Under the DigitALL Power menu, we get this option for CPU Loadline Calibration Control. Because this is a low end motherboard, we only get two options – Auto and Mode 1, but the diagram to explain what each one does is on the right hand side. Of course, the graph is purely qualitative, but that doesn’t matter. Having this ability to decipher whether an option makes the voltage level more constant or less constant wasn’t shown before, and this minor adjustment (it should have taken less than a couple of hours) crosses off the list one of the major issues I’ve had with MSI overclocking in the past.

Ranting aside, the rest of the BIOS falls in line with flashing tools, fan controls, and Board Explorer:

For users looking for FCLK adjustments, navigate to the OC menu and FCLK is in the CPU Features menu near the bottom on the BIOS we tested (1.4).

Visual Inspection and Test Setup Software
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  • BrokenCrayons - Wednesday, April 13, 2016 - link

    The value for price proposition of MSI's offering makes motherboards like the ASUS Maximus VIII Extreme look like even more of an impractical absurdity when the performance offered by the added $370 in purchase price is so insignificant that it's utterly meaningless. Reply
  • close - Wednesday, April 13, 2016 - link

    The very top of the high end will always be absurdly expensive and with a terrible price/performance ratio. But that's how the high end works. Above a point every extra dollar invested brings in diminished returns. Reply
  • BrokenCrayons - Thursday, April 14, 2016 - link

    The problem with that other motherboard is that it's not the very top of the high end. Realistically, it only manages to come up to a rough parity with something quite a bit less expensive. Sure there's a widget here and a goo gaw there that's not included at a lower price point, but the point I'm making is that, despite the difference, its only basically equal which doesn't make that other motherboard high end at all, but overpriced mid range. Reply
  • bigboxes - Wednesday, April 13, 2016 - link

    Thanks for your input, random comment man. Reply
  • BurntMyBacon - Thursday, April 14, 2016 - link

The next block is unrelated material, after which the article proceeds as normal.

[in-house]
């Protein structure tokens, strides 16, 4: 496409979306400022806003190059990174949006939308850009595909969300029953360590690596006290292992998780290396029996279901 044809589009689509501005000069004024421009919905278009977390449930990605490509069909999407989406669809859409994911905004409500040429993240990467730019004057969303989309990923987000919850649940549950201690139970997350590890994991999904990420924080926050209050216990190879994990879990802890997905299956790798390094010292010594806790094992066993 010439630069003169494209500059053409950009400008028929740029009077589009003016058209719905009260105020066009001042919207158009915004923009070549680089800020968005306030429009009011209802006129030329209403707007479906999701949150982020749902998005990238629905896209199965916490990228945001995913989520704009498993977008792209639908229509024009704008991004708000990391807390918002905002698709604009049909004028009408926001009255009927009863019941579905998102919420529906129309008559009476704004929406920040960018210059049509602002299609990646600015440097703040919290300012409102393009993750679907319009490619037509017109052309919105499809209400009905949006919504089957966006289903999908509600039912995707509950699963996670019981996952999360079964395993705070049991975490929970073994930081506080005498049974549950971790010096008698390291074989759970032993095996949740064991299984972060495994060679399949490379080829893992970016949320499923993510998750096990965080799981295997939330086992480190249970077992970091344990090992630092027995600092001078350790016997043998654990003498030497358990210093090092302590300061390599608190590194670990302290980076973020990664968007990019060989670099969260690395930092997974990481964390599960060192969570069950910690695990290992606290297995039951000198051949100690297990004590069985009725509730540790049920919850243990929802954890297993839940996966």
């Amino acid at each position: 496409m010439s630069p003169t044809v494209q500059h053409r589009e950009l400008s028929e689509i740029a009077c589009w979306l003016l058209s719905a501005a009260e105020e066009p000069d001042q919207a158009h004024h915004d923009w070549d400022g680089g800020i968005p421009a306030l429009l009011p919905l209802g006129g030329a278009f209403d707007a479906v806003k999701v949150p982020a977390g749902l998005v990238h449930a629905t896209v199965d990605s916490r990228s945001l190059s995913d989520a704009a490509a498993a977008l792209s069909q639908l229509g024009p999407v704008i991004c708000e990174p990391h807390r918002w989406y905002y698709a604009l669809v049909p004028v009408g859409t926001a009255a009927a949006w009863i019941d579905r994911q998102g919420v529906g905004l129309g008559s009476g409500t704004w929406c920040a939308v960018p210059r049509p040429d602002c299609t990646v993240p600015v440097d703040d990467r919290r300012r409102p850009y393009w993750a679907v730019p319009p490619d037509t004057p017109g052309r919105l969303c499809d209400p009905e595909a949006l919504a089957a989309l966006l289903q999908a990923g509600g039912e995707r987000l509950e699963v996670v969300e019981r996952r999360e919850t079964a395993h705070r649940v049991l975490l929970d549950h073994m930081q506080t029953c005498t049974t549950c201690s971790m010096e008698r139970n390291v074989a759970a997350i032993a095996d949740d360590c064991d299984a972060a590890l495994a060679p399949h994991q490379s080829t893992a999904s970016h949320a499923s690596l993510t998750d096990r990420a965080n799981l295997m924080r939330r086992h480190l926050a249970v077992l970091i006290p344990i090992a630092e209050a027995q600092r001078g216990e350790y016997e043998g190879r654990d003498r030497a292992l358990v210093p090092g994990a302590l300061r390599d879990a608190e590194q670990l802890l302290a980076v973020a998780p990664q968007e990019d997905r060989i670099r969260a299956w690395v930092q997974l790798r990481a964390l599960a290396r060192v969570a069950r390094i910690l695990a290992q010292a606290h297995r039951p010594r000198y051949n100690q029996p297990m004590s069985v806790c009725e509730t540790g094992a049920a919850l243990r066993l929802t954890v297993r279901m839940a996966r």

@BrokenCrayons: "The value for price proposition of MSI's offering makes motherboards like the ASUS Maximus VIII Extreme look like even more of an impractical absurdity ..."

    Not sure, but I don't think value or practicality has anything to do with the decision to buy an ASUS ROG board. ; ' )
    Reply
  • BrokenCrayons - Thursday, April 14, 2016 - link

    Yeah, that's a completely valid point. Not everyone cares about getting a return on their purchase that's meaningfully higher on a set of benchmarks. If that's their thing, then sure, have at it. Reply
  • Ethos Evoss - Thursday, April 14, 2016 - link

    Really DON'T understand WHY MB manufs. still implementing ancient ps/2 connectors are they stupid or somethin' /??!?! who uses it nowadays ?? Reply
  • Major_Kusanagi - Thursday, April 14, 2016 - link

    There are a couple of different scenarios which still require PS/2:
    1) As a systems admin I've run into systems that won't allow me access to BIOS menus using USB keyboards/mice
    2) My 30 year old IBM Model M keyboard is still rock solid, and I'll only part with it when I leave this mortal coil.
    Reply
  • random2 - Wednesday, April 20, 2016 - link

    Then there are the systems where a USB keyboard/mouse will not function at all until you are able to access the BIOS and adjust the USB legacy settings. No I have no idea why this is still happening. I too have a very old PS2 keyboard I will not let out of my home...ever. Reply
  • skrewler2 - Tuesday, April 19, 2016 - link

    since when has it been about performance? the high end motherboards have more features than budget ones.

    they may overclock better or have some higher end components that purport to offer better stability, but again, features. nothing is directly "faster" or "slower" from motherboard to motherboard.
    Reply